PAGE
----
Gates Foundation to Improve Sanitation in India

The Bill and Melinda Gates Foundation announced on March 20, 2014 that they were awarding $2 million worth of grants to multiple teams of researchers in India to work towards solving global sanitation issues.

These grants are part of the foundation’s “Grand Challenges,” a series of grant programs that was started ten years ago. The Gates Foundation describes Grand Challenges as a way to work with partners to “support innovative research to radically improve key problems in health and development around the world.”

In India, the foundation has partnered with the Biotechnology Industry Research Assistance Council (BIRAC) IRK Knowledge Park, and the Department of Biotechnology in hopes of designing a toilet that will provide sanitation services to the billions of people who currently lack those services.

Currently, 2.5 billion people worldwide do not have access to safe means of sanitation, which leads to the deaths of 1.5 million children under the age of five every year. Additionally, UNICEF reported that 2,000 children die every day because of poor sanitation and contaminated water. Many of these children die due to diarrhea, which can originate from the use of unsanitized toilets.

In India, more than half of the population does not have access to basic sanitation, which necessitates the building of proper toilets.

In the announcement of the grant, professor and biotechnologist K.Vijay Raghavan said, “Effective and comprehensive sanitation seems an impossible dream for India.” Raghavan went on to say, “Yet today we see a congruence of new and applicable science and technology, its affordability and sustainable implementation.”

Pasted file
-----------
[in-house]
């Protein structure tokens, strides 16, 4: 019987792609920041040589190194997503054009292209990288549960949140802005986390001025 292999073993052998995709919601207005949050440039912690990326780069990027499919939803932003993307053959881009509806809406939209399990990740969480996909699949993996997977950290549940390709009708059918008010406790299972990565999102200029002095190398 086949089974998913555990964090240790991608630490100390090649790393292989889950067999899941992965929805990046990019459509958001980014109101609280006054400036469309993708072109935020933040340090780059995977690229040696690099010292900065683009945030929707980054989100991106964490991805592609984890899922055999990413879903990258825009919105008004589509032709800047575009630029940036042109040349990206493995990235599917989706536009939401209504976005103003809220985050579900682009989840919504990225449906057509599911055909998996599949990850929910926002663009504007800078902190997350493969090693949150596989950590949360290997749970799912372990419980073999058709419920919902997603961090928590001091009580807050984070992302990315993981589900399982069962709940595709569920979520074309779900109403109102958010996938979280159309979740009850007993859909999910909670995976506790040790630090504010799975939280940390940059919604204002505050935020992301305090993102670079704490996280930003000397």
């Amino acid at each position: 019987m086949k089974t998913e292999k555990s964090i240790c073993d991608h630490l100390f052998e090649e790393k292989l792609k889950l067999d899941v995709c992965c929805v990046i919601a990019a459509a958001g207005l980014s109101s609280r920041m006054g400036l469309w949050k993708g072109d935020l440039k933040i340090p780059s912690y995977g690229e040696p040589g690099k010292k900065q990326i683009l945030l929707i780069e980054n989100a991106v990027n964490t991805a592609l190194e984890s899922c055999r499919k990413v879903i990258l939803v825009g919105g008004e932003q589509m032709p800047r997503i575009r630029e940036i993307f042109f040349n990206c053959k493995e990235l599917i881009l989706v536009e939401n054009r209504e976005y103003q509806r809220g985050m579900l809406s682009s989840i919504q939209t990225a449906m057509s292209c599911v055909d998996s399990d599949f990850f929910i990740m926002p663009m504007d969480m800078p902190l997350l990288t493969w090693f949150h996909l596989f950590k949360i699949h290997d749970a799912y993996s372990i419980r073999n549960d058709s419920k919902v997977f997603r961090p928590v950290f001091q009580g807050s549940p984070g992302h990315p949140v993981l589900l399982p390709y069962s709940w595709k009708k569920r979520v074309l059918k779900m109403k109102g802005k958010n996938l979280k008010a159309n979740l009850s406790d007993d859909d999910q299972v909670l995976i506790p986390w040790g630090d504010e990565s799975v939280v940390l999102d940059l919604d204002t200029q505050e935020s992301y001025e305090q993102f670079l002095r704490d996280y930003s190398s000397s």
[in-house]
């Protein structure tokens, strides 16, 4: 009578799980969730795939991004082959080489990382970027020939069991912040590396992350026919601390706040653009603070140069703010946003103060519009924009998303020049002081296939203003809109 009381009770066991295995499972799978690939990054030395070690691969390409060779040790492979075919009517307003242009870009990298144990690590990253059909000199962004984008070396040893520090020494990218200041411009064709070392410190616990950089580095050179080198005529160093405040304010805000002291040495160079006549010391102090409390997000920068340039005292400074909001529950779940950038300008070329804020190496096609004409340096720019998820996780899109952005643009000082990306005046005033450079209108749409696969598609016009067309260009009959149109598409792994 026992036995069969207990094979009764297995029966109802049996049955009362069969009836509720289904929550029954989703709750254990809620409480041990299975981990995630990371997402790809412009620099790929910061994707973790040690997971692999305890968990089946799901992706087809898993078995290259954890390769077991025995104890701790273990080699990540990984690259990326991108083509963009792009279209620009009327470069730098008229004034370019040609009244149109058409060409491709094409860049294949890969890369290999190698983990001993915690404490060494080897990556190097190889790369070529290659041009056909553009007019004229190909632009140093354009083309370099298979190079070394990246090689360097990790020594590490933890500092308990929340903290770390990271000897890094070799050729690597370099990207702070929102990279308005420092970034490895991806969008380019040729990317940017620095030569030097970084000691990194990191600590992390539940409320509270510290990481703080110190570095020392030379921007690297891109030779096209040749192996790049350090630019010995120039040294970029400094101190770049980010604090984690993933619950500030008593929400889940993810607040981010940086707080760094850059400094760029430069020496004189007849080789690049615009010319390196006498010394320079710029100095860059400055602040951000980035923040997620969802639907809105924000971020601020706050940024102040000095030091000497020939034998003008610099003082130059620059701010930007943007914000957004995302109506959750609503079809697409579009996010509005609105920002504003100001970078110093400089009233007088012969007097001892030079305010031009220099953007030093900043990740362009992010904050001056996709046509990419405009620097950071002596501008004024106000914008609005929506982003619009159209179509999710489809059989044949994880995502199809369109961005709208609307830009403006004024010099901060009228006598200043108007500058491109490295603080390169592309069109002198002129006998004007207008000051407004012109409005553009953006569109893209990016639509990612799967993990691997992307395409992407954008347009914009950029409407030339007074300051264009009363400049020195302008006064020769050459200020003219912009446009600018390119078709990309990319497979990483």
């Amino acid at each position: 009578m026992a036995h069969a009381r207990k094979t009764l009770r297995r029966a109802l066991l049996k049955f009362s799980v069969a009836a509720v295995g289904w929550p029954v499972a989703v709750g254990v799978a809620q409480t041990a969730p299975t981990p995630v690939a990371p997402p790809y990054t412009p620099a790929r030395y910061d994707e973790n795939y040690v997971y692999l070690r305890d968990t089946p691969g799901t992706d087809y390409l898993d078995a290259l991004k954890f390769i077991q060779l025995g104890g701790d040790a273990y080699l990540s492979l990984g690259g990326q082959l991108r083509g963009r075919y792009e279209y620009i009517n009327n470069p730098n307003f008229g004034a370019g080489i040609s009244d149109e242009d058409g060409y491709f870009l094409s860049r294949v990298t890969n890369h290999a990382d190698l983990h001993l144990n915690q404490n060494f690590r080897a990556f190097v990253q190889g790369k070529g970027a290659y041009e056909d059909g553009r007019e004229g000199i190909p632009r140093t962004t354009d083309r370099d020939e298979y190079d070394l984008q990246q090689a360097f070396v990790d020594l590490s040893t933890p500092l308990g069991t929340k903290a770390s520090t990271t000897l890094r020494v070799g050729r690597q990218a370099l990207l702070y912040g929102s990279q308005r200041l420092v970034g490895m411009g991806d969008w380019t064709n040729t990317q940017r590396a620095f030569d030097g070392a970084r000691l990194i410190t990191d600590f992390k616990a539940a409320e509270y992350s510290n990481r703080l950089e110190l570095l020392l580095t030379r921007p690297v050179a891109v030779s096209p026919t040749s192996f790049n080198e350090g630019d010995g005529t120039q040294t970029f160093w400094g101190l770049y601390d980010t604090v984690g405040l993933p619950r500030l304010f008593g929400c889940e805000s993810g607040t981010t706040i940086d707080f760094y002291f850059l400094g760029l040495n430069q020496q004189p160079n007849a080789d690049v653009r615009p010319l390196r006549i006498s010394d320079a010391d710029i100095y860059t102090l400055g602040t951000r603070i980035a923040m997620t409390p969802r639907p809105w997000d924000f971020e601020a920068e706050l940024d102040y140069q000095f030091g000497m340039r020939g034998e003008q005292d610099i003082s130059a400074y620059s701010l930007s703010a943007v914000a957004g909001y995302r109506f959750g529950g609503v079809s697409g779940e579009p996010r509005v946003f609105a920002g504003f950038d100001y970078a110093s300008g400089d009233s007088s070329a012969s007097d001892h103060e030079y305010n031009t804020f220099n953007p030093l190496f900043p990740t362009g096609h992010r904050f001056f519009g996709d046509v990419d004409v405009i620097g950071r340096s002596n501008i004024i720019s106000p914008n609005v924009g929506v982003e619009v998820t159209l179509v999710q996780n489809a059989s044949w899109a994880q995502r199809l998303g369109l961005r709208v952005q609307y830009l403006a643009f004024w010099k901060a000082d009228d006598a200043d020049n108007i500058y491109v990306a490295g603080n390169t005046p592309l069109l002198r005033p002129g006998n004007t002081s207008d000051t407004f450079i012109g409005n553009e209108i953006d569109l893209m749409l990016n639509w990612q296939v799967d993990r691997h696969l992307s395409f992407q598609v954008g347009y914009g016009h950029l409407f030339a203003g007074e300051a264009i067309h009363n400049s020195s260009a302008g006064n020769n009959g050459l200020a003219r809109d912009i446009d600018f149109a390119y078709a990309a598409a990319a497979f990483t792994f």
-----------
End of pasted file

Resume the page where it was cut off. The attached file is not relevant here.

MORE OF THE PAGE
The day after the announcement, the Reinvent the Toilet Fair took place in New Delhi and featured a variety of new devices, such as solar-powered electronic toilets. Other prototypes included a portable toilet that is capable of collapsing as well as another that emptied into a pit with waste-consuming insects.

The Gates Foundation’s goals for the scientists participating in the fair were to sanitize any waste, use a minimal amount of water or electricity, and produce a “usable product at low cost.” Another requirement was for the toilet to be something that people would want to use.

The World Bank currently estimates $260 billion to be the total global cost of poor sanitation every year, with India accounting for $54 billion of that total. These poor sanitation in India warrants change before things get worse and more lives are lost.

India is considered to have the worst conditions worldwide in regard to sanitation, an issue that is considered to be more of an annoyance in the Western world. Additional regions that lack basic sanitation include sub-Saharan Africa, southern Asia, Oceania and various islands in the Pacific Ocean. In countries where sanitation is a major issue, people commonly lose their lives due to preventable issues.

The Gates Foundation previously partnered with the BIRAC and Department of Biotechnology for the “Achieving Healthy Growth through Agriculture and Nutrition” program in August 2013.

In continuing its work with innovators in India, the foundation hopes to prevent these unnecessary deaths and improve sanitation worldwide.

– Julie Guacci

Sources: CNBC, Gates Foundation, The Japan Times, CNBC
Photo: InstaBlogs